Another angle to Kickstarter relates to the risk-shifting I mentioned above. Yes, a publisher using Kickstarter benefits by raising funds to cover the cost of game production – but a related and possibly even more important factor is that the publisher has some way to estimate sales for the game in the marketplace at large and can adjust the print run accordingly. If a game barely clears its funding goal, the publisher can cut publication numbers to cover what's needed for the project and basically wash its hands of the game, forgetting about long-term profit to satisfy its immediate obligations, then move on. If a game has more support than anticipated – or support from unexpected locations – the publisher can figure that it underestimated the game's potential and boost the print run accordingly.
Why is this practice important? Because game retailers – both brick-and-mortar stores and online sellers – have traditionally been terrible at placing preorders, leaving publishers in the dark as to how many games to produce.
Asmodee's Stefan Brunell mentioned this during our talk. In late 2011 Asmodee brought it roughly two thousand copies of Eclipse, despite not having preorders to justify that amount, and blew through all the copies immediately. Now Asmodee has an Eclipse reprint of 5,000 copies scheduled for release in the U.S. in May 2012. Brunell says that his bosses balked initially because retailers and distributors still weren't placing reserve orders to justify a print run that large, but he convinced them to do it anyway. What's changed in the intervening weeks between the time that reprint order was placed and today? Eclipse has hit large, everyone wants it, retailers and distributors have finally placed preorders – and now those 5,000 copies are already sold out at the publisher level, with another reprint in the works. If retailers and distributors had done their homework when the game debuted at Spiel 2011 in October and placed orders accordingly, both the initial shipment and the reprint would be larger, and everyone would have a better chance of getting the game. (That said, gamers also tend to be negligent when it comes to placing preorders, and their preorders drive those of retailers and others down the line.)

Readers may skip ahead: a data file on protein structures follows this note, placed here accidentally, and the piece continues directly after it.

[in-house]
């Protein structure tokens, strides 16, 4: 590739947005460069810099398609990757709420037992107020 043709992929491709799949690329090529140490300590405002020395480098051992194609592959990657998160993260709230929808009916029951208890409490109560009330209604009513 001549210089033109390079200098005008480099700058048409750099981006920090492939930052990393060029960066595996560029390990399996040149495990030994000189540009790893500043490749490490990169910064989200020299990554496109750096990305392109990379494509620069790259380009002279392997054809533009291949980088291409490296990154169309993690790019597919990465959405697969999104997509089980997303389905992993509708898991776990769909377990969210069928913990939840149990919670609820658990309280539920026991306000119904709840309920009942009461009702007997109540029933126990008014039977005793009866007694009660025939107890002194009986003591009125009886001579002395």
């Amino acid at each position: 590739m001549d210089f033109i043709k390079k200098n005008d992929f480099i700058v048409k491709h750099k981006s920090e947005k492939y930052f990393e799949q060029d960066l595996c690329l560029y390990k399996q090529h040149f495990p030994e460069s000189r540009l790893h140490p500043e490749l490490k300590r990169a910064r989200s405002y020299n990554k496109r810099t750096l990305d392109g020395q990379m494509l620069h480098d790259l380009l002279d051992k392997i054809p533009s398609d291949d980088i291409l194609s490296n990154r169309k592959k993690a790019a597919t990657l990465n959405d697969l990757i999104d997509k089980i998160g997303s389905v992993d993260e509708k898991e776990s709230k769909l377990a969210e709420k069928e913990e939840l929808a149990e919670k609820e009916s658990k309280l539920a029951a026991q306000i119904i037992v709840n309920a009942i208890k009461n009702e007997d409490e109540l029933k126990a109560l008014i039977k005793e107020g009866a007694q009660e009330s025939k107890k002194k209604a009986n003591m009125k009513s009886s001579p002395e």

The third angle relevant to Kickstarter taking on a bigger role for publishers relates to the Kickstarter projects being relatively inexpensive marketing for the games themselves. An active project gets people talking about a game, reading the rules, asking questions, looking for artwork, and so on – all of which brings games to the attention of retailers and distributors, in addition to those who would buy the game directly. One publisher at NY Toy Fair said that while you might think that distributors would be upset by sales lost directly to Kickstarter buyers, they are instead happy that Kickstarter advertises the game more effectively than a sell sheet or a description in their catalog, thereby getting gamers excited about the game and retailers eager to support something that already has a presence in the market. Kickstarter does the work that a distributor might otherwise need to do – or might not do at all, which would leave the game gasping for air among a crowd of indifferent retailers.
Like it or not, more publishers will be using Kickstarter for more games in the years to come, both for off-the-wall projects that might have a seemingly small audience and for otherwise "normal" games that you'd expect to see available through all the regular outlets anyway. As for what those titles will be, watch this space for details!